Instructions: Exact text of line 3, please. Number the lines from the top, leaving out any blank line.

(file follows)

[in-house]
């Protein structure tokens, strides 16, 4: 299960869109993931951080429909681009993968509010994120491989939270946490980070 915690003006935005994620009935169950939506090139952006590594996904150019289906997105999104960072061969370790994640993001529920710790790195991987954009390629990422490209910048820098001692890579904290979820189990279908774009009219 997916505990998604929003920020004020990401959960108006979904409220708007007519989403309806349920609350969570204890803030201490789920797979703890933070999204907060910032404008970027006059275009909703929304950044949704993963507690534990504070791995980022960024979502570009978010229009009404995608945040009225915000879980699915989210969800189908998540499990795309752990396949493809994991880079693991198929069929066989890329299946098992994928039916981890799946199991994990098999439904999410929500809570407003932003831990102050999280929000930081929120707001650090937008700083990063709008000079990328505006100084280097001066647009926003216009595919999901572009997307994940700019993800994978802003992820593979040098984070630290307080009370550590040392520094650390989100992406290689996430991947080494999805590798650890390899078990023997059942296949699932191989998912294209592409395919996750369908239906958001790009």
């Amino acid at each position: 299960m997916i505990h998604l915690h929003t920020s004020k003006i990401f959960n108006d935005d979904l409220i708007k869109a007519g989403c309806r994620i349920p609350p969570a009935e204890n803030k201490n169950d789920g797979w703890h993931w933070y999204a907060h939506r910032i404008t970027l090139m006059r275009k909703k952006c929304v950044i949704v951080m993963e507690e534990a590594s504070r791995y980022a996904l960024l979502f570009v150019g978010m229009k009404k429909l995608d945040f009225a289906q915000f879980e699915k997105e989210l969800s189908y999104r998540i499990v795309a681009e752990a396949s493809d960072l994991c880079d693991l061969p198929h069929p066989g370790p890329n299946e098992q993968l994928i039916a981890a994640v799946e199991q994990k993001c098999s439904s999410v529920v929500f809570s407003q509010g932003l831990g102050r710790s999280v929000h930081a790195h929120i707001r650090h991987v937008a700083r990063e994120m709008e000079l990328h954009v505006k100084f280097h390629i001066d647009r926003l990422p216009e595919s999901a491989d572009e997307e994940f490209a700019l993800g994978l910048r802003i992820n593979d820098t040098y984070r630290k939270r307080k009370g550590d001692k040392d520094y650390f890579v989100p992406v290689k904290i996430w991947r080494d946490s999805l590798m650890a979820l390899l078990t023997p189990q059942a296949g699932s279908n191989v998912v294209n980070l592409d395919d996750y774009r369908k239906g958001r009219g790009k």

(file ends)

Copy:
């Amino acid at each position: 299960m997916i505990h998604l915690h929003t920020s004020k003006i990401f959960n108006d935005d979904l409220i708007k869109a007519g989403c309806r994620i349920p609350p969570a009935e204890n803030k201490n169950d789920g797979w703890h993931w933070y999204a907060h939506r910032i404008t970027l090139m006059r275009k909703k952006c929304v950044i949704v951080m993963e507690e534990a590594s504070r791995y980022a996904l960024l979502f570009v150019g978010m229009k009404k429909l995608d945040f009225a289906q915000f879980e699915k997105e989210l969800s189908y999104r998540i499990v795309a681009e752990a396949s493809d960072l994991c880079d693991l061969p198929h069929p066989g370790p890329n299946e098992q993968l994928i039916a981890a994640v799946e199991q994990k993001c098999s439904s999410v529920v929500f809570s407003q509010g932003l831990g102050r710790s999280v929000h930081a790195h929120i707001r650090h991987v937008a700083r990063e994120m709008e000079l990328h954009v505006k100084f280097h390629i001066d647009r926003l990422p216009e595919s999901a491989d572009e997307e994940f490209a700019l993800g994978l910048r802003i992820n593979d820098t040098y984070r630290k939270r307080k009370g550590d001692k040392d520094y650390f890579v989100p992406v290689k904290i996430w991947r080494d946490s999805l590798m650890a979820l390899l078990t023997p189990q059942a296949g699932s279908n191989v998912v294209n980070l592409d395919d996750y774009r369908k239906g958001r009219g790009k």